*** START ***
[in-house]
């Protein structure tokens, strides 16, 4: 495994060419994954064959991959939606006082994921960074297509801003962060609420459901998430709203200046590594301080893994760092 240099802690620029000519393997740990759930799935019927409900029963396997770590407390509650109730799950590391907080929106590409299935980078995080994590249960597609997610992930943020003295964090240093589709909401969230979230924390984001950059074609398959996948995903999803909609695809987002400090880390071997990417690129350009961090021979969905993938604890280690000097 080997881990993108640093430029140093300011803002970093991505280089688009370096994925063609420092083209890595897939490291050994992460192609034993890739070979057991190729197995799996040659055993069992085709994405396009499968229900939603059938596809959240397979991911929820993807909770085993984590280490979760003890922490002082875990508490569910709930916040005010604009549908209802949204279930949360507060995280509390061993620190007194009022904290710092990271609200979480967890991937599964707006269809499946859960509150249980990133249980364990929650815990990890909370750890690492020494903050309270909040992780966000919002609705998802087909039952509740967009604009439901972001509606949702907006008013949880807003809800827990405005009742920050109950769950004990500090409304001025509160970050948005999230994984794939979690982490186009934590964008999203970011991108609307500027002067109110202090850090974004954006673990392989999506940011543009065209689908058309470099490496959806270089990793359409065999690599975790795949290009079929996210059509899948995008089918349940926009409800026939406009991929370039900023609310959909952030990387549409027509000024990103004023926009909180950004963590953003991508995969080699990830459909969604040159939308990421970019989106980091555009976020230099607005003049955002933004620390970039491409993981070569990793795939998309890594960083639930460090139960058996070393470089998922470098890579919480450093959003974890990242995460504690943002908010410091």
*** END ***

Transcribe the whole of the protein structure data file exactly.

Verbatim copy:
[in-house]
């Protein structure tokens, strides 16, 4: 495994060419994954064959991959939606006082994921960074297509801003962060609420459901998430709203200046590594301080893994760092 240099802690620029000519393997740990759930799935019927409900029963396997770590407390509650109730799950590391907080929106590409299935980078995080994590249960597609997610992930943020003295964090240093589709909401969230979230924390984001950059074609398959996948995903999803909609695809987002400090880390071997990417690129350009961090021979969905993938604890280690000097 080997881990993108640093430029140093300011803002970093991505280089688009370096994925063609420092083209890595897939490291050994992460192609034993890739070979057991190729197995799996040659055993069992085709994405396009499968229900939603059938596809959240397979991911929820993807909770085993984590280490979760003890922490002082875990508490569910709930916040005010604009549908209802949204279930949360507060995280509390061993620190007194009022904290710092990271609200979480967890991937599964707006269809499946859960509150249980990133249980364990929650815990990890909370750890690492020494903050309270909040992780966000919002609705998802087909039952509740967009604009439901972001509606949702907006008013949880807003809800827990405005009742920050109950769950004990500090409304001025509160970050948005999230994984794939979690982490186009934590964008999203970011991108609307500027002067109110202090850090974004954006673990392989999506940011543009065209689908058309470099490496959806270089990793359409065999690599975790795949290009079929996210059509899948995008089918349940926009409800026939406009991929370039900023609310959909952030990387549409027509000024990103004023926009909180950004963590953003991508995969080699990830459909969604040159939308990421970019989106980091555009976020230099607005003049955002933004620390970039491409993981070569990793795939998309890594960083639930460090139960058996070393470089998922470098890579919480450093959003974890990242995460504690943002908010410091």